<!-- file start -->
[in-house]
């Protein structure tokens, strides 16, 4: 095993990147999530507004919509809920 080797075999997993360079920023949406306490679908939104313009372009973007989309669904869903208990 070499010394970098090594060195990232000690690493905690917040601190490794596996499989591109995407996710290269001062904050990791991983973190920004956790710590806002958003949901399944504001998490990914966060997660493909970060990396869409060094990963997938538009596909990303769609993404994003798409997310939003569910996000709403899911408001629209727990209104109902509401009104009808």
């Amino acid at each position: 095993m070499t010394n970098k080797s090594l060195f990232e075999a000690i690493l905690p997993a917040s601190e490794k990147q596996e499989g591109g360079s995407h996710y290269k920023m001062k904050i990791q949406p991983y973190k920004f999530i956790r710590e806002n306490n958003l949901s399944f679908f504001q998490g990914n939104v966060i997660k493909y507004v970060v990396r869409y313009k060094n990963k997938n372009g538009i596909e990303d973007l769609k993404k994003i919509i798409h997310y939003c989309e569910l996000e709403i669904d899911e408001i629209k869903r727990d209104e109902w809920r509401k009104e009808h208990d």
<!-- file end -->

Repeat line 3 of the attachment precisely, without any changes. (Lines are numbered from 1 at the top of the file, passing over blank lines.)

């Amino acid at each position: 095993m070499t010394n970098k080797s090594l060195f990232e075999a000690i690493l905690p997993a917040s601190e490794k990147q596996e499989g591109g360079s995407h996710y290269k920023m001062k904050i990791q949406p991983y973190k920004f999530i956790r710590e806002n306490n958003l949901s399944f679908f504001q998490g990914n939104v966060i997660k493909y507004v970060v990396r869409y313009k060094n990963k997938n372009g538009i596909e990303d973007l769609k993404k994003i919509i798409h997310y939003c989309e569910l996000e709403i669904d899911e408001i629209k869903r727990d209104e109902w809920r509401k009104e009808h208990d």